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Hepat Mon. 2012 Sep;12(9):e6178. doi: 10.5812/hepatmon.6178. Epub 2012 Sep 30.

Chronic hepatitis C in saudi arabia: three years local experience in a university hospital.

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1
Department of Internal Medicine, King Abdul Aziz University Hospital, Jeddah, Saudi Arabia.

Abstract

BACKGROUND:

Chronic hepatitis C (CHC) is a global infection. In Saudi Arabia, the prevalence of CHC is declining due to the implementation of a blood screening program. However, CHC still remains a leading cause of liver cirrhosis and hepatocellular carcinoma.

OBJECTIVES:

This is a retrospective study of CHC patients at the King Abdul Aziz University Hospital, Jeddah, Saudi Arabia.

PATIENTS AND METHODS:

Out of a total of 291 CHC patients from the hepatology clinic at King Abdul Aziz University hospital, Jeddah, 279 patients were included in the present study. They were primarily male (152, 54.5%), with a mean age of 50.41 ± 1.72 years. The majority of patients were either Saudi (108, 38.7%) or Egyptian (60, 21.5%). A total of 61 patients received combination treatment with pegylated interferon and ribavirin, and one patient with sickle-cell anemia received pegylated INF monotherapy. Demographic, clinical and laboratory features of the CHC patients, and their responses to treatment were studied.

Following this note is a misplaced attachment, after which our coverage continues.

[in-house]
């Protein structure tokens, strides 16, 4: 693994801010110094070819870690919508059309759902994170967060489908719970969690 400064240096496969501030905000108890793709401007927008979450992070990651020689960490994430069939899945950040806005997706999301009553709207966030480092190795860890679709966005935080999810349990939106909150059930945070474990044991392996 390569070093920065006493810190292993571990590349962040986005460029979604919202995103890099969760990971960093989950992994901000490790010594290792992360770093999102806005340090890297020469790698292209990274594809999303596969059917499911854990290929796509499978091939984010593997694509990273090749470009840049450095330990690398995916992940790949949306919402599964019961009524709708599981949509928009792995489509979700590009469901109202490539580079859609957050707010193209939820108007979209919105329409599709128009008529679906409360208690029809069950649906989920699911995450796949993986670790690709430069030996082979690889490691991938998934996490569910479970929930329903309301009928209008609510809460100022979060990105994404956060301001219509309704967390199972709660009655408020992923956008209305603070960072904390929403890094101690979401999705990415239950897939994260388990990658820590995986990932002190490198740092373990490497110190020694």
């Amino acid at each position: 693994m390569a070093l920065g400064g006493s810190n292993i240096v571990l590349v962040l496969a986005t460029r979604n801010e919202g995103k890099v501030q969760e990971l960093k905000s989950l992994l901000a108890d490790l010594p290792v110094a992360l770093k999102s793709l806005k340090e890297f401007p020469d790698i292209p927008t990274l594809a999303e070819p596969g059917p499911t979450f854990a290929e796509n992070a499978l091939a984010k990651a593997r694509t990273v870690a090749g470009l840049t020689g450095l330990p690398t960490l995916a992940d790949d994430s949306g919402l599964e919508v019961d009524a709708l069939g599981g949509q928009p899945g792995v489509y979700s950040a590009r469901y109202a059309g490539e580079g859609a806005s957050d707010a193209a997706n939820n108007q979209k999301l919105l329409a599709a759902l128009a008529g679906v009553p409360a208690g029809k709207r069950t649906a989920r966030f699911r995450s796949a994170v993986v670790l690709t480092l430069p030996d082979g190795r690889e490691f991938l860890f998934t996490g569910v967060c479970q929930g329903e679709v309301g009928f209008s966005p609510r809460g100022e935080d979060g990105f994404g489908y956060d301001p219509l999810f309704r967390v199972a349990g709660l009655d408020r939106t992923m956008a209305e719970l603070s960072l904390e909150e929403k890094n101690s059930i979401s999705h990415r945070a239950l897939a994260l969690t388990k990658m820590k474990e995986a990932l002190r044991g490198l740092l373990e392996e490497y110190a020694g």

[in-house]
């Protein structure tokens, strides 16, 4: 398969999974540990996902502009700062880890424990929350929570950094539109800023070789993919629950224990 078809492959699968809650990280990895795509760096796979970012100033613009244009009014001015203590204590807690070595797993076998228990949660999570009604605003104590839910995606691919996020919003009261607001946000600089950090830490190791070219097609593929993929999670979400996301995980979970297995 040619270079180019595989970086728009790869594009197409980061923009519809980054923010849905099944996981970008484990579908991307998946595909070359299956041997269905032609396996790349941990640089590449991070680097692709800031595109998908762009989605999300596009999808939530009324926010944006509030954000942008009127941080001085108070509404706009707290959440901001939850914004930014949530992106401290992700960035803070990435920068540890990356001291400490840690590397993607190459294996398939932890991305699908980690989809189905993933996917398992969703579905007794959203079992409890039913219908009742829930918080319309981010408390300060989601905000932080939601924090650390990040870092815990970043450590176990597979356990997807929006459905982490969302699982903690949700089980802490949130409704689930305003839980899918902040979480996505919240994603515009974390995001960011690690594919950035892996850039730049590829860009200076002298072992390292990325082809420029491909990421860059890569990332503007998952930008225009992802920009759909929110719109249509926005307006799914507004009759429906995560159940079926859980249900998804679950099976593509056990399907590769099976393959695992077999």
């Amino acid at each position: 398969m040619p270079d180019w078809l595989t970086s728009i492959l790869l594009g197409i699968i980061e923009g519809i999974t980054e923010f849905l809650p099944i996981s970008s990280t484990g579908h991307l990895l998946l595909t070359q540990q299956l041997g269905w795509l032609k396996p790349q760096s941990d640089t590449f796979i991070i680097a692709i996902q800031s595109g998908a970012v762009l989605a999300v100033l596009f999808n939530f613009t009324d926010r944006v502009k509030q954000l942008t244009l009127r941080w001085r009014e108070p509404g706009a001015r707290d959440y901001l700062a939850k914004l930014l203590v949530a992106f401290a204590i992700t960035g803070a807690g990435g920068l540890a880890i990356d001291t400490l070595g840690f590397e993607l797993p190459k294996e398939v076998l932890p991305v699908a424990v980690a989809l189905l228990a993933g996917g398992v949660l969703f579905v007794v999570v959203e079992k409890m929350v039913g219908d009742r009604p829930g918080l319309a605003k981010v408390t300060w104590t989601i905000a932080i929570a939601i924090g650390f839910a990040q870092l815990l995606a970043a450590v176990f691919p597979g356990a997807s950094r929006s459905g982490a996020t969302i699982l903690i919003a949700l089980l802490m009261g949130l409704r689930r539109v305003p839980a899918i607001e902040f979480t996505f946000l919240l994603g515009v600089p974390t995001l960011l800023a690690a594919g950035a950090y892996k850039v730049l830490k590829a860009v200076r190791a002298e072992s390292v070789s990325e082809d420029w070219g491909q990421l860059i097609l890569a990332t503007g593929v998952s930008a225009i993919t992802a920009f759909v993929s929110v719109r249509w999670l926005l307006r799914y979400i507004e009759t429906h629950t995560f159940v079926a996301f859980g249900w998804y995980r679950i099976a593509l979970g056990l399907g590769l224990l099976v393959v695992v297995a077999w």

RESULTS:

Decompensated cirrhosis was documented in 60 patients (21.5%), and hepatocellular carcinoma in 14 (5%). The mean level of serum alanine aminotransferase was 83.6 ± 231 u/L. The predominant genotype among the 70 patients tested, was genotype 4, followed by genotype 1 (39 and 18 patients, respectively). The sustained viral response (SVR) rate was 82.99%. The main predictive factors for SVR were baseline HCV viral load and rapid virologic response (RVR). The mean duration of follow-up was 4.2 ± .85 years. There were 24 patients who had liver disease-related mortality.

CONCLUSIONS:

our data showed that 22% of CHC patients progress to cirrhosis and another 22% had treatment. Liver related mortality was more common in patients with advanced cirrhosis.

KEYWORDS:

Carcinoma, Hepatocellular; Genotyping Techniques; Hepatitis C, Chronic; Liver Cirrhosis; Ribavirin; Saudi Arabia

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